Pro-government groups must be more open about their agenda
Stephen Vines wonders if fringe organisations are really on the fringe
It may be too soon to start ringing the alarm bells but something is happening in Hong Kong that mirrors the ugliest tactics of pro-government supporters in odious regimes overseas.
At the extreme, pro-government thugs in places like Zimbabwe go as far as killing anti-government activists. In Russia, thugs have been mobilised to terrorise the brave opponents of the Putin regime and intimidate the media when reporters refuse to toe the line.
Here in Hong Kong, we are witnessing the rise of a pro-government group called Caring Hong Kong Power, which came to prominence late last year when one of its members attacked a television cameraman covering a rally organised by the group. Its members are regularly mobilised to protest against other targets regarded as being anti-government.
It may be argued that this and other ad hoc groups claiming to be patriots are doing little more than aping the activities of some anti-government organisations. However, there are significant differences here.
First, this "Caring" group is an internet-based group that does not issue public statements explaining its positions, although members are vocal about what they don't like.
Second, documentary evidence exists that pro-government activists have been paid for joining demonstrations. In one widely viewed film, a demonstrator is seen loudly complaining that he did not get the money he was promised.
Third, and most importantly, there is a big difference between governments seeking support from political parties and other organisations that share their views, and seeking support from people with no open agenda but an obvious intention to silence opponents.
It should be stressed that no concrete evidence exists linking government bodies with these organisations. Nor is it possible to be sure whether they form part of the famous united front tactics employed in Hong Kong, which are very much in the traditions of communist parties worldwide that mobilise support under various aliases and by use of front organisations.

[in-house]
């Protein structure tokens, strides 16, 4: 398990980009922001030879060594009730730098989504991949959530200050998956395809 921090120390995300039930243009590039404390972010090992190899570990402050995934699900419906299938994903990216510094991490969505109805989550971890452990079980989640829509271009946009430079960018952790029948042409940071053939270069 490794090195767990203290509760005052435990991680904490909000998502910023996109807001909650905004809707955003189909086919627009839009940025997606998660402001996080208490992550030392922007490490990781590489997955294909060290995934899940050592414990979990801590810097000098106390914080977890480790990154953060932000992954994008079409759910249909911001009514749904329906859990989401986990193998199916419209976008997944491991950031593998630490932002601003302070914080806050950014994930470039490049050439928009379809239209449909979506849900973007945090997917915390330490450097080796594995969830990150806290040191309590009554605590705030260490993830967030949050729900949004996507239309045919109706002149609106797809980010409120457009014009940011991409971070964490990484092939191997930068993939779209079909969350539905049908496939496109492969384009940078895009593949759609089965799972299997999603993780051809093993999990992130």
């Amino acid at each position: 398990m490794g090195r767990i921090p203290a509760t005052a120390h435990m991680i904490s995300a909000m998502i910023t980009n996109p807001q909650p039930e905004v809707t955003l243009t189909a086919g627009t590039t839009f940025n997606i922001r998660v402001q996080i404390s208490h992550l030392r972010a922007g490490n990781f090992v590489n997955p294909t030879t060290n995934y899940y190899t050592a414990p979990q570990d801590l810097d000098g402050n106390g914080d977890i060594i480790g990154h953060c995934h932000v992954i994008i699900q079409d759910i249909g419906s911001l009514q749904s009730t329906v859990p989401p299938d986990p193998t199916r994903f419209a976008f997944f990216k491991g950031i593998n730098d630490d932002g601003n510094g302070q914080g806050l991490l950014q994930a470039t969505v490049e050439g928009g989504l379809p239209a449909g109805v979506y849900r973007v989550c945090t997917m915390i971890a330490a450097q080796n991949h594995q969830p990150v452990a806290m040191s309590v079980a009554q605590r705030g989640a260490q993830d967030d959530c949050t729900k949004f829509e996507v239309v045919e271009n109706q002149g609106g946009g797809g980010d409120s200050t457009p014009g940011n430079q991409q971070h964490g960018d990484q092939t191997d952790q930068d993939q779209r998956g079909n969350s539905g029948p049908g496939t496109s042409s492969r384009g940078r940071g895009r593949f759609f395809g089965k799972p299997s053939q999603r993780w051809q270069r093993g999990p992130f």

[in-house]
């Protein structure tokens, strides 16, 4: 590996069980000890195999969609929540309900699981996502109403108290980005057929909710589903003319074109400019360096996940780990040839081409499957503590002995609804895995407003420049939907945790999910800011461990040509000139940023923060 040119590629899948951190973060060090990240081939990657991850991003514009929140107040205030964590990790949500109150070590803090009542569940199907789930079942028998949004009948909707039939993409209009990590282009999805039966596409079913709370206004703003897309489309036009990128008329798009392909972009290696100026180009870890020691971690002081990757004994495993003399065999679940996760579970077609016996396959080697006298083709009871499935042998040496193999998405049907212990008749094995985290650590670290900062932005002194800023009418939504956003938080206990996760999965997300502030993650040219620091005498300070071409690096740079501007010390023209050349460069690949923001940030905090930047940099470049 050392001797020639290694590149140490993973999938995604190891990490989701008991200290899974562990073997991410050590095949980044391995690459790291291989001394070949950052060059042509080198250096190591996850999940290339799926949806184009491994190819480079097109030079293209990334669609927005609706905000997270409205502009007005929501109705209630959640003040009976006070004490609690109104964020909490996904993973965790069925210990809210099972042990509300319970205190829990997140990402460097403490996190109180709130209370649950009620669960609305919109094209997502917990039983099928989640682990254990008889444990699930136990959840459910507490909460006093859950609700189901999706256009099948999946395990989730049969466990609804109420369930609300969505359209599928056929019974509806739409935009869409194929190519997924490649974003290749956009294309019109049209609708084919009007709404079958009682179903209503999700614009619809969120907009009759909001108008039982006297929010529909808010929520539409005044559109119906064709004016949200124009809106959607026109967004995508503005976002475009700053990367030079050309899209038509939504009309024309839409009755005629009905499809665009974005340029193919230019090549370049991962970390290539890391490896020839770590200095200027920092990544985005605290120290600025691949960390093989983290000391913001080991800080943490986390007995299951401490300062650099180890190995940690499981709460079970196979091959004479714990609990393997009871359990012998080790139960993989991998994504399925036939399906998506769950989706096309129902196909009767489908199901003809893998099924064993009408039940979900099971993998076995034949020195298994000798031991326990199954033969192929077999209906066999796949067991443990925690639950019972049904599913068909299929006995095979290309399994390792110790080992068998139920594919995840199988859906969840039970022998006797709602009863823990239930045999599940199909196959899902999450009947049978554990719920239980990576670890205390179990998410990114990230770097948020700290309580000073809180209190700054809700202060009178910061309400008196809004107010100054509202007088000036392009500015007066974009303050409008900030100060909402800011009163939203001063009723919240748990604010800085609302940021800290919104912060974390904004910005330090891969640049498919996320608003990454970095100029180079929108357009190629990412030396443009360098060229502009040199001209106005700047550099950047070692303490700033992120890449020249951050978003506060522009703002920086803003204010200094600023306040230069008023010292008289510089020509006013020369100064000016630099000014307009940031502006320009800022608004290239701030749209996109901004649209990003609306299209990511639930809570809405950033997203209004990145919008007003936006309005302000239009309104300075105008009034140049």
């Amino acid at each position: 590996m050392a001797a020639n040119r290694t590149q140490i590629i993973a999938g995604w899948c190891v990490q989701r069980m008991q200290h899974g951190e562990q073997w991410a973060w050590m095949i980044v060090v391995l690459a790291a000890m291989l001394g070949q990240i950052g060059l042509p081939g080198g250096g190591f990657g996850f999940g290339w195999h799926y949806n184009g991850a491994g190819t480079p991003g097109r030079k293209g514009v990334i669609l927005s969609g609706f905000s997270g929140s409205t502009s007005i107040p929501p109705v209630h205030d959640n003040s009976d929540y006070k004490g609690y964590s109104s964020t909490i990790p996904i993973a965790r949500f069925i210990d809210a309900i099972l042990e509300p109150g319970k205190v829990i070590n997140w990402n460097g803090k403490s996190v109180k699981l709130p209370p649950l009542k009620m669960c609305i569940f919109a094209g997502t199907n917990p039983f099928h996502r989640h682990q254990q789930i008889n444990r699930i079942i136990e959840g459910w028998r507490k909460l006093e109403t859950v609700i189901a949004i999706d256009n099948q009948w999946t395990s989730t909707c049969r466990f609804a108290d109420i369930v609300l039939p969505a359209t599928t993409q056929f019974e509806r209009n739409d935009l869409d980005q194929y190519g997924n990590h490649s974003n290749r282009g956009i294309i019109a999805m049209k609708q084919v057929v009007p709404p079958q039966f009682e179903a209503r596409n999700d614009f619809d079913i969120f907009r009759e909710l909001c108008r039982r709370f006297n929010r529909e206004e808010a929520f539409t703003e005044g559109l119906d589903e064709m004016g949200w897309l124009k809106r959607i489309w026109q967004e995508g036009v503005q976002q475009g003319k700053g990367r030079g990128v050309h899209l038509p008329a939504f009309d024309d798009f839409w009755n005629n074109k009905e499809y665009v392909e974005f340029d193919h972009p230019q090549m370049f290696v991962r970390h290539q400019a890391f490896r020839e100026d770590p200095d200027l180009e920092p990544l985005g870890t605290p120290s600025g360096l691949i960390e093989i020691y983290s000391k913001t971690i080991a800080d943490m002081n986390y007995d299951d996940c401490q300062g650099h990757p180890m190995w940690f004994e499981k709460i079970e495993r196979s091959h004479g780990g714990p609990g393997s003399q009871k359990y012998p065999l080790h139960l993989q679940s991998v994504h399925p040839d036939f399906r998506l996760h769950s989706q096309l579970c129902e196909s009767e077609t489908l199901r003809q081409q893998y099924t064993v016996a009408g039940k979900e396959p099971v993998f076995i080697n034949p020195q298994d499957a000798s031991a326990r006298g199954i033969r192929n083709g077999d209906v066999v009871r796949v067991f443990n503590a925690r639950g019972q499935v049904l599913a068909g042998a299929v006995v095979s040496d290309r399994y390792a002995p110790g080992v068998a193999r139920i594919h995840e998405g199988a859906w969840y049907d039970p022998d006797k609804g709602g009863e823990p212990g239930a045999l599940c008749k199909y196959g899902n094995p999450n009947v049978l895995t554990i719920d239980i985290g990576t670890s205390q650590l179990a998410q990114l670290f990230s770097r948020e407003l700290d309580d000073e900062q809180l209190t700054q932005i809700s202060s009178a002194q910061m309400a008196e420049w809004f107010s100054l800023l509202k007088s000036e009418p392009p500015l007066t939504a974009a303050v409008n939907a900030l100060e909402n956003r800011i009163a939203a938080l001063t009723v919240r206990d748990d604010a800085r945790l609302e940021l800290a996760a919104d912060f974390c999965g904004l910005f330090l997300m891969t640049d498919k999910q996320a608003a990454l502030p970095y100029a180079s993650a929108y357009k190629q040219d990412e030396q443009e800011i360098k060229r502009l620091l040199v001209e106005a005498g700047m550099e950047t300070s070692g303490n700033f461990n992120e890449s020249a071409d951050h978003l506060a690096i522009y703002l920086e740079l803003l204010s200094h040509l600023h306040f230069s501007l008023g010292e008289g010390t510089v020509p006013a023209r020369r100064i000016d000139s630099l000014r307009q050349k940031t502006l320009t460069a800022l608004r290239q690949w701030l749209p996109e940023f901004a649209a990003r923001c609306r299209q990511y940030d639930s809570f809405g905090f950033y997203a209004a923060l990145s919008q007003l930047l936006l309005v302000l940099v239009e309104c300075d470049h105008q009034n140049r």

In the absence of hard evidence, questions need to be asked about who gains most from the activities of bodies seeking to disrupt anti-government activities.
This new development falls far from the traditions of politics in Hong Kong, although it provides a chilling reminder of the days in the 1960s when the Cultural Revolution spilled over the border and media and other personalities seen as hostile to the Communist Party were murdered and mobs were out in force waving little red books.
Fortunately, political discourse has become less violent since then. Political opponents share platforms in a civilised way and even demonstrations have limits. A classic example of this is what happens on July 1, the Hong Kong Special Administrative Region establishment day, which has become an occasion for pro-government forces to rally in the morning and anti-government forces to mobilise in the afternoon.
On the fringe of the pro-government events, the more extremist anti-government groups have sought to cause disruption, and the size and influence of these groups has grown. However, it is quite one thing for those outside government to protest and for those supporting the status quo, possibly with covert support, to behave as though they are the powerless outsiders.
There is no need to be alarmed about a polarisation of opinion; this, after all, is perfectly natural. But it is alarming to see this disintegrate into thuggery. It is also somewhat troubling that there has been no word from officials about all this, although they never seem reticent to comment about alleged disruptive activity when it comes from the opposition camp.
Stephen Vines is a Hong Kong-based journalist and entrepreneur